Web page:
PAUL Hogan, 78, is reportedly “stunned” after reports that his ex-wife, Linda Kozlowski, 59, has married her Moroccan business partner Moulay Hafid Babaa.
The pair, who have been spotted wearing gold wedding rings, have been dating for four years.
Globe magazine said Hogan was shocked to learn of his ex-wife’s marriage. He and Kozlowski are parents to son, Chance.
“He wants Linda to be happy, but probably wishes she was with him. There is still a part of him that will always love Linda and he maybe thought they’d still end up together,” a mutual friend told the magazine.
Hogan and Kozlowski met on the set of the 1986 classic Crocodile Dundee and were together for 24 years before she filed for divorce in 2014 citing irreconcilable differences.
Mr Babaa is a Moroccan tour guide with a company called Dream My Destiny, which he co-founded with Kozlowski.
Hogan’s manager Douglas Urbanski told Mail Online his client was happy for Kozlowski.
“Paul is genuinely delighted at Linda’s news and wishes her all happiness in her new relationship. For real,” he said.
Paul Hogan, Linda Kozlowski and son Chance not long before they split. Picture: Thorpe Rupert
JILL* was madly in love with her new partner DAVE* and they were looking forward to their future together.
Dave had been through a recent divorce and Jill assumed everything was legally sorted out, with property and finances divided.
Her life changed when a relative died and Jill was thrilled to receive a hefty inheritance, so she and Dave bought a house together in Noosa.Qld. That’s when she decided to protect her assets, just in case her relationship with Dave ever broke down.
“By that stage I had a few properties, so I thought it was a good idea to see a lawyer to arrange a pre-nuptial agreement, just so I could protect everything in case something happened between myself and Dave,” Jill told news.com.au
“Dave told me that he and his ex-wife had a property settlement and he believed it had been formalised. He was more than happy to move ahead with me and prepare a pre-nuptial agreement, as we were both confident there was nothing to be concerned about.”
Then came the bombshell — Dave received an email from his ex-wife’s lawyer, demanding a property settlement and a substantial amount of money. It turns out the property settlement with his ex-wife had not been formalised after all.
“At first I was shocked — surely there has been a mistake? I had no idea Dave’s ex-wife could have any possible claim on any of my money. So, it was absolutely devastating when we learnt that my inheritance and other money was soon going to vanish,” Jill said.
“I’d met the love of my life, everything was going great in my world and, to top it all off, having this inheritance was another dream come true as I’ve worked so hard my whole life. Little did I know that that dream was about to come tumbling down.”
Family lawyer Marie Fedorov told news.com.au she was called in to help the couple negotiate a settlement — but Jill had no choice but to pay her partner’s ex-wife out of her own pocket.
“Jill and Dave had just purchased a new house, which fell into the asset pool of her partner and his ex-wife as well as around $120,000 of inheritance, personal savings and superannuation,” Ms Fedorov said.
“Unfortunately there wasn’t much that we could do. If you pool your assets together with your partner, they can most certainly join the asset pool of their previous partner, if certain formalities have not already been made.”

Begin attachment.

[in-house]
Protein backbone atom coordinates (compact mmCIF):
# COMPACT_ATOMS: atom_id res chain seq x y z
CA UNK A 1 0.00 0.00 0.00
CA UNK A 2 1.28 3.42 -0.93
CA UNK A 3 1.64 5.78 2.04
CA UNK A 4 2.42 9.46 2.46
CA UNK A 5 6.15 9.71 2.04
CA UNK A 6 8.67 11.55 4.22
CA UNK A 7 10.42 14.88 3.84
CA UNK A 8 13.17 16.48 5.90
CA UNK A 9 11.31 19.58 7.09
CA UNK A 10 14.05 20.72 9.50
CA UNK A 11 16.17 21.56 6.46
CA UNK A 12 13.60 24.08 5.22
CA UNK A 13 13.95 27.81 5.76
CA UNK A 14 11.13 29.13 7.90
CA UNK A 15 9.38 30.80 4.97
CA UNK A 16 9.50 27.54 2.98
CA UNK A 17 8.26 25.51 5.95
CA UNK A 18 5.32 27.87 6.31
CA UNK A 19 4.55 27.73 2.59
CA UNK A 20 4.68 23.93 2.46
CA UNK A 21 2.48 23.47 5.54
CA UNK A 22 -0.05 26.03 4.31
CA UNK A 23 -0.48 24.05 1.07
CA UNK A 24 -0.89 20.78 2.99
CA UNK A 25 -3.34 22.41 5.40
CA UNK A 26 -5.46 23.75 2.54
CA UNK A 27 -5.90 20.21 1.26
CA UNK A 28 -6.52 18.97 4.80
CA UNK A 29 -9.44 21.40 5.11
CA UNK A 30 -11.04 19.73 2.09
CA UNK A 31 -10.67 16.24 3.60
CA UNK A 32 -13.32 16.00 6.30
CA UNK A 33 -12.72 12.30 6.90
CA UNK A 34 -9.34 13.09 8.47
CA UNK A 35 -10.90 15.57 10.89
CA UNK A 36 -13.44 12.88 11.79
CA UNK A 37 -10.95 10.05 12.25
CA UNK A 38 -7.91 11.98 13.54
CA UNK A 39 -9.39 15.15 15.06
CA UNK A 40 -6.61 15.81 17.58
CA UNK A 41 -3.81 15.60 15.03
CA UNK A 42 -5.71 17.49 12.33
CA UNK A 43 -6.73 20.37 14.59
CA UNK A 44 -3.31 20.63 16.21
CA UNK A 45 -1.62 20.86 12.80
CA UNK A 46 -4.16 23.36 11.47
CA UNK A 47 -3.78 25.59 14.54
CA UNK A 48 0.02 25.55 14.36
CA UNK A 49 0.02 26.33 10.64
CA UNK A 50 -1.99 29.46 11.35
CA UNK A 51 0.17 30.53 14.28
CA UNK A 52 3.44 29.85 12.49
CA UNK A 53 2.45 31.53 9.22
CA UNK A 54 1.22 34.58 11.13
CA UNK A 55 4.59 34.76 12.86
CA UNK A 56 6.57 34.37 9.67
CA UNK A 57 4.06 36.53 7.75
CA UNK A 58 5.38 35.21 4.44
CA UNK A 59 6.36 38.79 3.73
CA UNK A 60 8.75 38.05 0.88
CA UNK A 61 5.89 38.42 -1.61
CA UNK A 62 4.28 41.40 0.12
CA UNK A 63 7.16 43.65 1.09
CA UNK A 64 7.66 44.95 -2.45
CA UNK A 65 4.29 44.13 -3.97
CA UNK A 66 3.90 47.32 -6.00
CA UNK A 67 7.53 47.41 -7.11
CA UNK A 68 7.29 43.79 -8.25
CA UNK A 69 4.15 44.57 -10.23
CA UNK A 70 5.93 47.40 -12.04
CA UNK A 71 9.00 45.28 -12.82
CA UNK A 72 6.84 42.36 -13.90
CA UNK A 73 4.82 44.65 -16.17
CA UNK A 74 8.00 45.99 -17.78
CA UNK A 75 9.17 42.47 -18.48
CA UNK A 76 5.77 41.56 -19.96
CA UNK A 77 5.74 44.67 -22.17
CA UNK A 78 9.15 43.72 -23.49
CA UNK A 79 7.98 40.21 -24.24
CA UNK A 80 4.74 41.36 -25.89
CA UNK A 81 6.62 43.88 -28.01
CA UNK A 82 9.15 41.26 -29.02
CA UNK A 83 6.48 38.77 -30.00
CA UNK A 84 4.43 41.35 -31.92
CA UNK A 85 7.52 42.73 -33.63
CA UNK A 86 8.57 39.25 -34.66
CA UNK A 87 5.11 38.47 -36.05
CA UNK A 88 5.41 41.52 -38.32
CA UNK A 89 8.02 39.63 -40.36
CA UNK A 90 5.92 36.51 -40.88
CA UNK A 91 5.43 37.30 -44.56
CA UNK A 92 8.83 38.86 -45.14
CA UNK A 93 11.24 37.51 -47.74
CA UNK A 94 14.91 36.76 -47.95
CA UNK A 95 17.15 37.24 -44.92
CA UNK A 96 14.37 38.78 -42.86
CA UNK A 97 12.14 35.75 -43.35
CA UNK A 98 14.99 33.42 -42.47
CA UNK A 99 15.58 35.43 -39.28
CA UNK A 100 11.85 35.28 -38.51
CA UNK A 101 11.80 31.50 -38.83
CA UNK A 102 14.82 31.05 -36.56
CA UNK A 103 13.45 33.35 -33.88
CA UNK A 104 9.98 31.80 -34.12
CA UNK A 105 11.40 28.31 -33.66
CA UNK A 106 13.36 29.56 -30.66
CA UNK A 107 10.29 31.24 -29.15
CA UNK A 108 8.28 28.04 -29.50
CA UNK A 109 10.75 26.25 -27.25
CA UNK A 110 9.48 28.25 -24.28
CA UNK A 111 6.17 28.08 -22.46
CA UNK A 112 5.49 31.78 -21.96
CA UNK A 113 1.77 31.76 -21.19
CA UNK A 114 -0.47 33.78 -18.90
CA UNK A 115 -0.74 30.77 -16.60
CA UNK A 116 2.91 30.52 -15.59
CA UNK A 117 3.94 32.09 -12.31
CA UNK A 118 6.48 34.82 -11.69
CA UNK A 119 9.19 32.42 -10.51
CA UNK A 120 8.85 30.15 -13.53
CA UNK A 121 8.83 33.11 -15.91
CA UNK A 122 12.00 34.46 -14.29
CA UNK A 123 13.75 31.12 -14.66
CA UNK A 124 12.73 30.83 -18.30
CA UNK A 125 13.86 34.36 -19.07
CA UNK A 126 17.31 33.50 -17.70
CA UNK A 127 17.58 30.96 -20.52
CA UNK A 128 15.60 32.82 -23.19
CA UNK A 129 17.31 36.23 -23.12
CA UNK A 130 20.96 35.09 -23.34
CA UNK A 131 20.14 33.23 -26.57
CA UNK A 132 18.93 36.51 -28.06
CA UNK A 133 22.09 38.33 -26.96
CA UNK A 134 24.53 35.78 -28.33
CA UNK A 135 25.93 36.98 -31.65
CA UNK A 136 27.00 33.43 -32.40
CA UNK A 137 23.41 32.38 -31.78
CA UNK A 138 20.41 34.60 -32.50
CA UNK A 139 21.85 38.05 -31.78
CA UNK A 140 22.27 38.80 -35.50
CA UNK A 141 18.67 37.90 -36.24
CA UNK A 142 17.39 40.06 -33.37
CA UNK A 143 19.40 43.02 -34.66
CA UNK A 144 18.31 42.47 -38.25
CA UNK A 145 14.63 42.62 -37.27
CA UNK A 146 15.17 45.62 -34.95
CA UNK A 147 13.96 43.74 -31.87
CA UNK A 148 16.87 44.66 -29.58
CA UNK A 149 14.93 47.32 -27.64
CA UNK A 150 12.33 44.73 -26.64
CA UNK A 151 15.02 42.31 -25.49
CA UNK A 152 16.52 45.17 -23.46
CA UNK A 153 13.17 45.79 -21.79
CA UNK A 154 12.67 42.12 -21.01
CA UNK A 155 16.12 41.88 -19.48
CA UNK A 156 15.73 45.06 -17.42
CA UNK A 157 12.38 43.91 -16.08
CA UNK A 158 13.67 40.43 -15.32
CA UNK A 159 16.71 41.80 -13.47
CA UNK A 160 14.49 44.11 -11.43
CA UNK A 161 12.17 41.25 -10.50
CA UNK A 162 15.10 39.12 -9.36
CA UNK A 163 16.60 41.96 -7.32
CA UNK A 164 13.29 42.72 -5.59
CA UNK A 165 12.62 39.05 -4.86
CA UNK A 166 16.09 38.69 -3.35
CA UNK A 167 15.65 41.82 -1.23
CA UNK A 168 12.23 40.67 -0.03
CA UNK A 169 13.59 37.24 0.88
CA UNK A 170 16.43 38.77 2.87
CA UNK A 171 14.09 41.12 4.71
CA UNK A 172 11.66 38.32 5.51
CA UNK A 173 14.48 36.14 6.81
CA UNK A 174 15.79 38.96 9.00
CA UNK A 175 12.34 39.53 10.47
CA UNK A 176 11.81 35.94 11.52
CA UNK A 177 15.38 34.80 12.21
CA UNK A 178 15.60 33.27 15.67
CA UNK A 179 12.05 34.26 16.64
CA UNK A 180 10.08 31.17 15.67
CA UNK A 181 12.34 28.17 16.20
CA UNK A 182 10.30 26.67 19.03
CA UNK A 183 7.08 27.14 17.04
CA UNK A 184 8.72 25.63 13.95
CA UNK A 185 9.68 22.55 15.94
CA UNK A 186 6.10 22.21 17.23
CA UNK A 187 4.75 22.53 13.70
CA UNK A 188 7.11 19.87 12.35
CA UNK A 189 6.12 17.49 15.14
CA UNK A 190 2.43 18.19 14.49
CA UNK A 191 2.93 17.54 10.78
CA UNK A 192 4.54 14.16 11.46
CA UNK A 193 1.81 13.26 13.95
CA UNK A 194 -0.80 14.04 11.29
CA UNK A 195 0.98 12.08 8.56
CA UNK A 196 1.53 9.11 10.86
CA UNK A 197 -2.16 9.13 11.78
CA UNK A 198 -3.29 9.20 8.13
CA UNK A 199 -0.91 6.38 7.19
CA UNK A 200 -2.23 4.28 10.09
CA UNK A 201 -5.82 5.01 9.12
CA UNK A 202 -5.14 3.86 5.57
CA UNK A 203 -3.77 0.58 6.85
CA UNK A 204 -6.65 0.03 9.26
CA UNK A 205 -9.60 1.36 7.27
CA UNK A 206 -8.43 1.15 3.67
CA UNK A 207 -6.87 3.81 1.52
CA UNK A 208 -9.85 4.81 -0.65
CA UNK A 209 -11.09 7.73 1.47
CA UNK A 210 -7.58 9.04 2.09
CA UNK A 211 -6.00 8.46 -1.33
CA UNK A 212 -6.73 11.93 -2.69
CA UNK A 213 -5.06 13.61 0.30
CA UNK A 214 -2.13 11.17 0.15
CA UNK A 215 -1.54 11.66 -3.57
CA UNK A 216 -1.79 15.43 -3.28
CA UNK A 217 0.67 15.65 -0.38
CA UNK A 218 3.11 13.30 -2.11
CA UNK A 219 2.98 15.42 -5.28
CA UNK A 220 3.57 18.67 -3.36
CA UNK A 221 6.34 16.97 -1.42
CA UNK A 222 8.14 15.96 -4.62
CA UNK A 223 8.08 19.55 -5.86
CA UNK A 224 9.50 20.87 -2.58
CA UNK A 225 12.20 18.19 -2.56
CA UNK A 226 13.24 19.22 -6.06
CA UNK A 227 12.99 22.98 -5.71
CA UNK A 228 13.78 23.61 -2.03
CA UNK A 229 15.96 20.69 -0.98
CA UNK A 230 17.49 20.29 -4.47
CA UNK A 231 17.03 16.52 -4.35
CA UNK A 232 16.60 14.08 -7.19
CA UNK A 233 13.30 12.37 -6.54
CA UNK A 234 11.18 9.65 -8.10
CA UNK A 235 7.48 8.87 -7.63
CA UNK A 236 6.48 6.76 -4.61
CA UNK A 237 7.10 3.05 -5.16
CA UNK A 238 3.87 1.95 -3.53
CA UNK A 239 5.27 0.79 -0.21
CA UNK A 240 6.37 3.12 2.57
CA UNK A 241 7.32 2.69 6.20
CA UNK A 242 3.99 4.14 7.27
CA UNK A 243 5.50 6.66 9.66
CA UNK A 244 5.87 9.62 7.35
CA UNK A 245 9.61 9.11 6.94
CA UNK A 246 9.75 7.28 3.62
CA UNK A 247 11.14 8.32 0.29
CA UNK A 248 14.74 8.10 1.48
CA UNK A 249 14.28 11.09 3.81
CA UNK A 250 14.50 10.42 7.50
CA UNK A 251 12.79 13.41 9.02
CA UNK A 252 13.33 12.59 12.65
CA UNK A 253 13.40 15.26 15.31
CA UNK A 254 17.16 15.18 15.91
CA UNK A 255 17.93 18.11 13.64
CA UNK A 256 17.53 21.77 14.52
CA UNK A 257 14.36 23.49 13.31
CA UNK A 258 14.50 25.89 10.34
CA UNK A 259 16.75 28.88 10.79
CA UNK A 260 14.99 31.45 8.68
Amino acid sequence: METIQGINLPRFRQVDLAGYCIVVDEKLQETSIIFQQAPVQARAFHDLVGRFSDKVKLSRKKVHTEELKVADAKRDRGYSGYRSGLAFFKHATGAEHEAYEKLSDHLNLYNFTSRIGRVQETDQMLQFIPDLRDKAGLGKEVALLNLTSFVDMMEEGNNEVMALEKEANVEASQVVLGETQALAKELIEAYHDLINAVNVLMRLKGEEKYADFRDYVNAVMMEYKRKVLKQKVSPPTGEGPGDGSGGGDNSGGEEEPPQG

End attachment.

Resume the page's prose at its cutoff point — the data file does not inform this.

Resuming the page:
Ms Fedorov said it’s wise to have a pre-nuptial agreement from the moment you become someone’s defacto (i.e. live together in a domestic arrangement).
“It’s also crucial to make sure that you formalise agreements reached, as what happened was Dave had reached agreement with his ex to divide everything up but didn’t formalise the agreement, which was what allowed the new property that he owned with Jill to fall into his property pool with his ex,” Ms Fedorov said.
Financial planner and founder of Cooper Wealth Management Felicity Cooper said while there’s a social perception that it’s the men who have to protect assets, it’s just as important for women to protect what they bring to a relationship.
“Women need to take stock of their wealth and their value. They must also consider how their assets will be protected for their children if something were to happen to them,” Ms Cooper said.
“It may be fine to leave your assets to the father of your child but, if he remarries without the right structures in place, that wealth will become part of their asset pool and may not even exist when your children need that support.”
As for Jill, she and Dave are moving forward together despite the trauma of losing more than half a million dollars.
“I wish I had known about how important it was to really discuss finances with my new partner. We were just focusing on our new love and assumed that everything was fine. He had no hesitation in agreeing to a pre-nuptial agreement because, as far as he was concerned, his divorce was done and dusted,” Jill said.
“I just want to urge other women to be careful. Even when you’re swept up in a romance, please get good financial and legal advice.
“If only I had taken the appropriate steps, I wouldn’t be in the mess I am now. I am still with Dave and still happily in love but things would be so different if I didn’t have to hand over my cash to his ex.”
Roman Abramovich ended his second marriage with a reputed settlement of £150 million ($246m) – small change for a multibillionaire.
This time, the Russian oligarch and owner of Chelsea FC may not be so lucky, after announcing that he has separated from his third wife, Dasha Zhukova.
The couple, who married in 2008 and have two children, insisted the split was amicable, but they could get embroiled in the world’s costliest divorce if forced to untangle the tycoon’s £7 billion ($11.5b) fortune.